One of Maine's most popular tourist attractions is Walker's Point, the summer home of former President George Bush (but you already knew that, didn't you?). Even when I passed through the neighborhood late last March, I was astonished by the constant stream of traffic coming and going from the scenic turnout looking out to the Bush estate. Once a popular spot for fishermen, the rocky mini-peninsula was purchased by a group of land developers in the late 19th century who called their development Point Vesuvius. From them George Herbert Walker, Bush I's namesake and grandfather, purchased the property, and in 1904 hired the Boston architectural firm of Chapman & Frazer to build a substantial summer cottage near the end of the point. The new house was christened 'Rock Ledge' (betcha thought it was always called Walker's Point).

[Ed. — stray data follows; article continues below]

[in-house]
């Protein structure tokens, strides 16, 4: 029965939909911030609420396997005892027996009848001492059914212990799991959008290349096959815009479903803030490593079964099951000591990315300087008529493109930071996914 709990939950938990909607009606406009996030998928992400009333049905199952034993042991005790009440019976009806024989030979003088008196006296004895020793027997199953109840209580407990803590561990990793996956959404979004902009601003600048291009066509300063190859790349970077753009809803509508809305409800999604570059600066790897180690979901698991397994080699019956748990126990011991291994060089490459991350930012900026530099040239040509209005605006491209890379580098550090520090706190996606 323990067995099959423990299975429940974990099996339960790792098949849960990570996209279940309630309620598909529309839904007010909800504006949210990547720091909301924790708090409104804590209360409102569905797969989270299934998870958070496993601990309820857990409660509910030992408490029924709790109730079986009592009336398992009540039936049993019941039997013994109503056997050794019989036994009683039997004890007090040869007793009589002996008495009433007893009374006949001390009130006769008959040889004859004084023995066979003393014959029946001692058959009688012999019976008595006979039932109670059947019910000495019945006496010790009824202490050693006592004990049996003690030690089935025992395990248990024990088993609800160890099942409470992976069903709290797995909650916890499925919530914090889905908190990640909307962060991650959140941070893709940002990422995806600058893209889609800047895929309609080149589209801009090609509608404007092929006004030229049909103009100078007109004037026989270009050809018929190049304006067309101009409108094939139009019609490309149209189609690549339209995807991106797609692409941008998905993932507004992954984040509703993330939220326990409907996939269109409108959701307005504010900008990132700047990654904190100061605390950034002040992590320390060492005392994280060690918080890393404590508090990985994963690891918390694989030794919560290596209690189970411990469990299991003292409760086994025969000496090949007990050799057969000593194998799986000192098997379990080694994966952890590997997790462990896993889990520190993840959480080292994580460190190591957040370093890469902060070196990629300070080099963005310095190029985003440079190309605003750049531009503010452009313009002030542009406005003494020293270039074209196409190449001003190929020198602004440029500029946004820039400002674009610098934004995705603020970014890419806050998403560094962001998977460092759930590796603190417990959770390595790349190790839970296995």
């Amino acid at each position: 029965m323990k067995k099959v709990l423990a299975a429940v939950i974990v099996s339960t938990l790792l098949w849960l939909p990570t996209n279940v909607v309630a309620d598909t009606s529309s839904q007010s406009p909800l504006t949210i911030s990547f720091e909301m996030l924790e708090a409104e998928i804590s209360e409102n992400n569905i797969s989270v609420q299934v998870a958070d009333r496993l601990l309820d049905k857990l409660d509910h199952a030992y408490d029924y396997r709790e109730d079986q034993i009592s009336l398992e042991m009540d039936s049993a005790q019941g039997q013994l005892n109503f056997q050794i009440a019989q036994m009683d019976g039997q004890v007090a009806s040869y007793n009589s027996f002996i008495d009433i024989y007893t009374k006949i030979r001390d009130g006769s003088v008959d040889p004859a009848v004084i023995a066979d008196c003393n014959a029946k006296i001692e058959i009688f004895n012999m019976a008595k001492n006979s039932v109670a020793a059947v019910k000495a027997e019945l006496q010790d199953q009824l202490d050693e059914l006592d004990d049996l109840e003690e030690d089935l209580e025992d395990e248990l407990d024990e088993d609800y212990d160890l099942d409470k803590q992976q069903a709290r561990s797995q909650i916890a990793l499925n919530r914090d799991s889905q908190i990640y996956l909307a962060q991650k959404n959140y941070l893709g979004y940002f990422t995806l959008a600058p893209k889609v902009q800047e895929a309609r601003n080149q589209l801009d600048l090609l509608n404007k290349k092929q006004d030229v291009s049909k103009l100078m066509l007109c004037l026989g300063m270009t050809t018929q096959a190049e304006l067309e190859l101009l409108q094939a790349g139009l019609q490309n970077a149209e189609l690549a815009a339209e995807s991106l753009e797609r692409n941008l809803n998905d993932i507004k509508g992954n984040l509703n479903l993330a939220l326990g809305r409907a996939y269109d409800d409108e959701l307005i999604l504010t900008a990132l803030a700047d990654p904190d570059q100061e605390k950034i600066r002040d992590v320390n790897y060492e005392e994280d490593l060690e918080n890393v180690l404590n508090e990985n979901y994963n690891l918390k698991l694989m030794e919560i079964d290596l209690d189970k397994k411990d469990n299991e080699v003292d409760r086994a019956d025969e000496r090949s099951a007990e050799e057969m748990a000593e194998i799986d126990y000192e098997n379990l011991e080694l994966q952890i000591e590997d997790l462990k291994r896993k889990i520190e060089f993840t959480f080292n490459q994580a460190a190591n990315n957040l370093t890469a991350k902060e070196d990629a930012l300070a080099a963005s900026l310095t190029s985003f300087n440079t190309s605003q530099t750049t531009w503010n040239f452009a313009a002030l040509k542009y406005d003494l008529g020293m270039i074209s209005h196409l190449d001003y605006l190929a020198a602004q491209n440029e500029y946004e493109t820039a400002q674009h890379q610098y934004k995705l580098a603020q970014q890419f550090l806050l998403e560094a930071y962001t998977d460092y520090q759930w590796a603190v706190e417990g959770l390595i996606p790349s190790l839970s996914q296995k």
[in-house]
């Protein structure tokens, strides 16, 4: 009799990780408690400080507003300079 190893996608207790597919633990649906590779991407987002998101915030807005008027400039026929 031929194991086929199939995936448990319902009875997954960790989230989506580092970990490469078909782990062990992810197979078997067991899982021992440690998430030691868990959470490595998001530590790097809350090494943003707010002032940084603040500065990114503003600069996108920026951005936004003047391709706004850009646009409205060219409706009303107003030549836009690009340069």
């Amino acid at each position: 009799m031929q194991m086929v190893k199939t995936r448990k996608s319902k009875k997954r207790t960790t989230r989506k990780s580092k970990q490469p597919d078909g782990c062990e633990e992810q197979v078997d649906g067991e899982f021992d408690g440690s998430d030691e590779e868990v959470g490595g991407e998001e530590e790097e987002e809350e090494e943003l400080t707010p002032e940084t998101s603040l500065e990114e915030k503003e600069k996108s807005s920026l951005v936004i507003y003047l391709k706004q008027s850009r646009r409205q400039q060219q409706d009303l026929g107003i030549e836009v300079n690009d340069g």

While not a masterpiece of the shingle style, the large (135 feet from end to end) house contoured agreeably to the site and took full advantage of the 360 degree views.
These photos of the house when it was one year old are from an article by Barr Ferree in the short lived 'American Homes & Gardens' magazine, July 1905 issue, and show the house as it originally appeared, before alterations to the service wing, and changes in the windows.
The floor plan reveals precious few bathrooms for the family and servants for a relatively large house, even in that less plumbing-centric era.
...and not much appears to have changed.
|Uncredited photo, Parade Magazine|
The superb porch has long since been enclosed, and the stone columns covered with trellis. I seem to remember reading somewhere once that this is Barbara Bush's favorite room, and has several times been damaged by hurricanes. Even in this badly scanned illustration (when will Google Books develop quality control in their rush to digitize? When???), the pleasure of the old open porch, with its swing, striped awnings and shining floor, practically at the edge of the sea, is obvious.
Chapman & Frazer designed a second house on the property a few years later for Walker's son, which has long since been demolished.
For the complete text of the article in 'American Homes & Gardens', click HERE.